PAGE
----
Scottish skier Charlie Guest won’t let rheumatoid arthritis stop Winter Olympics bid

Leading Scottish ski racer Charlie Guest is determined that a shock diagnosis of rheumatoid arthritis will not wreck her ambition of reaching a second Winter Olympics in Beijing next year.

Charlie Guest recorded a career-best 16th place finish in the World Cup slalom at Are, Sweden, last Saturday. Picture: Jonas Ericsson/Agence Zoom/Getty Images

The Perthshire 27-year-old has revealed she discovered she had palindromic rheumatism, which “randomly affects any joint at any given time” last year, shortly after making a full recovery from a serious back injury.

Despite the serious physical and psychological implications of the condition, Guest is continuing to improve on the World Cup circuit, and recorded a career-best 16th place finish in the slalom at Are, Sweden last Saturday.

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“I get random attacks on a joint that last anywhere between 24 hours and three days, and alongside that comes quite hectic fatigue and brain fog,” Guest said.

“It came out of nowhere and for a while I was in total denial. I’d come through a really terrible time with my back injury in late 2018 and I thought it was really my time. So I was like, ‘are you kidding?’

“I felt like nobody understood what I was going through. It was like I was existing from day to day. I’d wake up at 3am with my shoulder killing me, and I’d be sitting on my sofa crying and trying to put ice on it.”

Guest, who was part of the British team that reached the quarter-finals of the mixed team event in Pyeongchang in 2018, started taking medication in September after being inspired by the example of tennis star Venus Williams.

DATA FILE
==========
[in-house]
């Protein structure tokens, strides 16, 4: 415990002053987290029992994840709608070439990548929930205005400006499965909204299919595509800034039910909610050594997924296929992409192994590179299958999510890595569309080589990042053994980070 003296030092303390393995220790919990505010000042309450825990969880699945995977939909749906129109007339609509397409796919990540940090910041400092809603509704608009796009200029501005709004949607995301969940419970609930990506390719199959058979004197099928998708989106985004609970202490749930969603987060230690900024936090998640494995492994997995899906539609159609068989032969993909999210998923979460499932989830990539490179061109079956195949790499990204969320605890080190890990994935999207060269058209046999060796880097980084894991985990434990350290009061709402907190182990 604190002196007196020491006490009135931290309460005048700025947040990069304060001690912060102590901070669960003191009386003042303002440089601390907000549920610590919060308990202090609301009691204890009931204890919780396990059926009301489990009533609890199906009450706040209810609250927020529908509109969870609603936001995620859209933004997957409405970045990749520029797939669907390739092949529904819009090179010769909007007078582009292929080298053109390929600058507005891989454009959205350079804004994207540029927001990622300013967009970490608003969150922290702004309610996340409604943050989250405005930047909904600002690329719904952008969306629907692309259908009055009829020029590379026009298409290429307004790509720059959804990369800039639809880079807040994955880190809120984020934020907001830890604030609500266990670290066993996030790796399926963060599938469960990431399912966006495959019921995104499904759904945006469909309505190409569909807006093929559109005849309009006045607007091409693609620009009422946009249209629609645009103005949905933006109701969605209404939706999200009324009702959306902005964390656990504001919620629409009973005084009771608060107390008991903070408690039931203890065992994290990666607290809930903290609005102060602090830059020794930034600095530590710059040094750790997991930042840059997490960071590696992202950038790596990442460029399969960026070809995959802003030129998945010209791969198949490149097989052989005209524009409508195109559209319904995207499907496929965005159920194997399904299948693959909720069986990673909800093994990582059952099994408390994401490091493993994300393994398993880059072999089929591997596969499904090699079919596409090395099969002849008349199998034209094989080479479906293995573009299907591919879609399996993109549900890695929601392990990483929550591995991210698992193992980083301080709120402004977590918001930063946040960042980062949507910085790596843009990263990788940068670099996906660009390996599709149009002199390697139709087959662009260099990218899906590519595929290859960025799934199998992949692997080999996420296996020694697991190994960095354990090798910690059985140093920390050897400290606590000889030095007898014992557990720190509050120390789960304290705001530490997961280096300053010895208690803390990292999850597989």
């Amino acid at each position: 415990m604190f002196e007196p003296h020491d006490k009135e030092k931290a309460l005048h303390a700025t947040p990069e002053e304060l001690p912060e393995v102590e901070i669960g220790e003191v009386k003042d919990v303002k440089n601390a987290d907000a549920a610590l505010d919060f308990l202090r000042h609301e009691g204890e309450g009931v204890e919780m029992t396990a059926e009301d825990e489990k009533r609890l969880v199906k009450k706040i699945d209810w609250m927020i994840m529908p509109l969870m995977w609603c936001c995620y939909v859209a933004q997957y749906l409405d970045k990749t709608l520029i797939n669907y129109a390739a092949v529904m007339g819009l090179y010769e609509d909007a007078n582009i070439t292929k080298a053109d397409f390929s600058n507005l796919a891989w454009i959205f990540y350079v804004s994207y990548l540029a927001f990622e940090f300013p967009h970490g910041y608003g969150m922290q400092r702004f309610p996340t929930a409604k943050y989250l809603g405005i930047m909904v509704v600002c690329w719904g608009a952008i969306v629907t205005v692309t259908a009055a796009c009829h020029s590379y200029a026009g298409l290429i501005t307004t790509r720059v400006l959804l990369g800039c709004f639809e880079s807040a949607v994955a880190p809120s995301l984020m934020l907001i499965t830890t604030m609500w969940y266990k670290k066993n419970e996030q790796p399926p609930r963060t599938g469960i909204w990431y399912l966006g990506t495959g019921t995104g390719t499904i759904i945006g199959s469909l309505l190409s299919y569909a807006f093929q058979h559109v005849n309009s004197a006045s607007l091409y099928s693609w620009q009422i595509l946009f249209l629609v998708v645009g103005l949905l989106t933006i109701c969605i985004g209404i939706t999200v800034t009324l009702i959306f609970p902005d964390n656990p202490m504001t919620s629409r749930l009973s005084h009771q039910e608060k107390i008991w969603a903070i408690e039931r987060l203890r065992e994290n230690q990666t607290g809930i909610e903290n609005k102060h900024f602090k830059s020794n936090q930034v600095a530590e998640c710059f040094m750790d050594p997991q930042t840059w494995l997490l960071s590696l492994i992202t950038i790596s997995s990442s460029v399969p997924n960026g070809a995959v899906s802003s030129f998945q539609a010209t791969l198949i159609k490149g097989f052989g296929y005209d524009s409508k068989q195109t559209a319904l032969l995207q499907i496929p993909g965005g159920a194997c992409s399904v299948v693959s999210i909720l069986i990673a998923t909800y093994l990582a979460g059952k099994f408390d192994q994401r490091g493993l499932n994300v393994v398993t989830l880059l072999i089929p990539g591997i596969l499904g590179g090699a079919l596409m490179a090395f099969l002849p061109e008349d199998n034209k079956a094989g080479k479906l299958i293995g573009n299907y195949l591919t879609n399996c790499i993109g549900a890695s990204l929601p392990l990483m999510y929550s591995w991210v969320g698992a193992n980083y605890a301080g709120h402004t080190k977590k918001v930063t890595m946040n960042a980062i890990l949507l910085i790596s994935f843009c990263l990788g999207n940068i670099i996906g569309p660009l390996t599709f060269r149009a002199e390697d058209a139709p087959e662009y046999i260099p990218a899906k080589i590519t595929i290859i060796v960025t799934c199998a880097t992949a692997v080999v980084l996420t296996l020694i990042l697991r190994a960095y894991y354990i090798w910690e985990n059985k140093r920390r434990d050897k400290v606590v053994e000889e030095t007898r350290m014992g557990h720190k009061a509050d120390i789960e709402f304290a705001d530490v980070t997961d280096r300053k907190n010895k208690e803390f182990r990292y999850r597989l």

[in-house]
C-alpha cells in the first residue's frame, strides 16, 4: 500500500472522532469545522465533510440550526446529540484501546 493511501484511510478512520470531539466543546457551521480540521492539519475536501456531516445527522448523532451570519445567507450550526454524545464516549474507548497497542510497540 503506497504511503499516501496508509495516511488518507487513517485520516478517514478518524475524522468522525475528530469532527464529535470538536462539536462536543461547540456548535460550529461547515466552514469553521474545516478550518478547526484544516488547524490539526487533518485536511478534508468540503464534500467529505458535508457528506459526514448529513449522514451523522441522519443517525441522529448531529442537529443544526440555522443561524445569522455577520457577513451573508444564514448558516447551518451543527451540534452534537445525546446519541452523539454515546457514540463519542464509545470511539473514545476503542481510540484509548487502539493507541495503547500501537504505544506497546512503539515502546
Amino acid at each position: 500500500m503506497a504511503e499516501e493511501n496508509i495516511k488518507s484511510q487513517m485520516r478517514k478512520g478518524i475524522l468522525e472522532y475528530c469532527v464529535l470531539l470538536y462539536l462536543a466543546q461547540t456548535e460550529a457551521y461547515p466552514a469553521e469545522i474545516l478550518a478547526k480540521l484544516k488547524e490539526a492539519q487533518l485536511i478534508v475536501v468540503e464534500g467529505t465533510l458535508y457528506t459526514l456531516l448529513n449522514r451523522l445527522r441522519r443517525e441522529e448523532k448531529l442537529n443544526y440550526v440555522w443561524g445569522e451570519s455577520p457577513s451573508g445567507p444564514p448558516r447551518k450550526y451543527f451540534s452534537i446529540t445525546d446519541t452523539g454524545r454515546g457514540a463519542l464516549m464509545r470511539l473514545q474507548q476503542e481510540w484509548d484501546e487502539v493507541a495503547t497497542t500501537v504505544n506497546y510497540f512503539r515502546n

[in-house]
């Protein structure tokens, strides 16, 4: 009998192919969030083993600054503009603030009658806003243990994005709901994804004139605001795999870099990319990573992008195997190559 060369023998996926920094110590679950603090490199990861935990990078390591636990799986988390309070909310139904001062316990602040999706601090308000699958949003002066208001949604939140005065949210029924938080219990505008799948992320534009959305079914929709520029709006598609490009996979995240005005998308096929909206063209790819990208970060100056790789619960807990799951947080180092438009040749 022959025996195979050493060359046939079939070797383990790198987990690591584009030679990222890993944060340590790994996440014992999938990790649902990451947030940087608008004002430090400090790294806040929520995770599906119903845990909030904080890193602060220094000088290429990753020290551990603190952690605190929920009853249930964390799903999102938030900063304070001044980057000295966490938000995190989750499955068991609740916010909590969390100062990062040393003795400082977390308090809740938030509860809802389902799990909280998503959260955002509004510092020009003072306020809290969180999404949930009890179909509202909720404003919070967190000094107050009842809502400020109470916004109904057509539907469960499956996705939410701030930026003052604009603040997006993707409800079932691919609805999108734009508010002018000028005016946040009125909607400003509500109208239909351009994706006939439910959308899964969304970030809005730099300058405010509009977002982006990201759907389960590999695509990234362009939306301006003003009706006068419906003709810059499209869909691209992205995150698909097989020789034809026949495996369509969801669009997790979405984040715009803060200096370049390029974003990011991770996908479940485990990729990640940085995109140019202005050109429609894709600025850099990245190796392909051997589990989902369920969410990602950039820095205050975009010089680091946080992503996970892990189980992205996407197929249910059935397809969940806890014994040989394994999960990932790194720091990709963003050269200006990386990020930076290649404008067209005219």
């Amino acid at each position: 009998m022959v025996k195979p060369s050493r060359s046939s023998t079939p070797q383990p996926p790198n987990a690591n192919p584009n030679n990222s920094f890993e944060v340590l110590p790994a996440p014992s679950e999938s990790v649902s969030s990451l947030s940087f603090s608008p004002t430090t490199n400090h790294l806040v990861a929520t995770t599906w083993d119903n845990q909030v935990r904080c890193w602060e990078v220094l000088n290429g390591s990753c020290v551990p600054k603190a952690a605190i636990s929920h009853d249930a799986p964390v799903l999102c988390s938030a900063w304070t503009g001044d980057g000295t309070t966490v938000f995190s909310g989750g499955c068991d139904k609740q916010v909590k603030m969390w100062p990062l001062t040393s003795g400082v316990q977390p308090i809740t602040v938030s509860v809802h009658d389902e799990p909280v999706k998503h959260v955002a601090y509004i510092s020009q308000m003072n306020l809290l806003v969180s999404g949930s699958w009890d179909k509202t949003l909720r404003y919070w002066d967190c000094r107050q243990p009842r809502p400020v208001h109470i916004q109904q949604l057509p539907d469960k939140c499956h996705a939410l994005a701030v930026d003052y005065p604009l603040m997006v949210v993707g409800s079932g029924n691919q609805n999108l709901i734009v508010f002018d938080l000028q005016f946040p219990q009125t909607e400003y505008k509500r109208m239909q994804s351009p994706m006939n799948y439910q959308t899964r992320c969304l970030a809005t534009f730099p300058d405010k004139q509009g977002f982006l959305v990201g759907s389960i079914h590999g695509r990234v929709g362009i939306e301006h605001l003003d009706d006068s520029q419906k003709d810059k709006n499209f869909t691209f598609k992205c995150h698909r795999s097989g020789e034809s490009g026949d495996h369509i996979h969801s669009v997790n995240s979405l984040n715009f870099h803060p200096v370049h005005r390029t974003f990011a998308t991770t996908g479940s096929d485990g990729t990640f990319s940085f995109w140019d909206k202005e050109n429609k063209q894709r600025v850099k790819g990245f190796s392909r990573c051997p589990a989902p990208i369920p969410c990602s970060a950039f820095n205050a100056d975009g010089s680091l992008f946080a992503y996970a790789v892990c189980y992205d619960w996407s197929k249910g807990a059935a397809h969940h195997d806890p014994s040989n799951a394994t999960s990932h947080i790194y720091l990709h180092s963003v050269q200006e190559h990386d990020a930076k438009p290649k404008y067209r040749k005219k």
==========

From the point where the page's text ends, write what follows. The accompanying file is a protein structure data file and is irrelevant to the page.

Williams has been able to extend her professional career despite being diagnosed with a similar rheumatic condition, Sjogren’s syndrome, in 2011.

Leading Scottish ski racer Charlie Guest was shocked to be diagnosed with rheumatoid arthritis. Picture: Jonas Ericsson/Agence Zoom/Getty Images

Guest added: “I think one of the biggest challenges for me was psychologically getting it into my head that I had to start medication. To begin with I was very resistant to it because it felt like admitting defeat.

“But I found out that Venus Williams has a similar syndrome, in terms of how it operates on the body, and I thought if she can do it, there’s no reason why I can’t do it too.”

Guest, who is studying psychology at the University of Aberdeen, praised her ski team and governing body GB Snowsport for its assistance and understanding in helping adapt her race and training schedules in order to mitigate the unpredictable effects of the condition.

And she believes it is no coincidence that she has started making her top-20 breakthrough at a time when she has belatedly begun to accept her condition and the occasional limitations it puts upon her.

“Having all these challenges along the way has kind of made ski racing a little bit easier, because I know my health is so important – skiing is still significant, but it’s not the most important thing out there,” Guest added.

“If day by day I’m not taking care of the little things with my body, I’m not going to be able to do the skiing. So it puts a little less pressure on, because I know if my body is happy, the results will come.”

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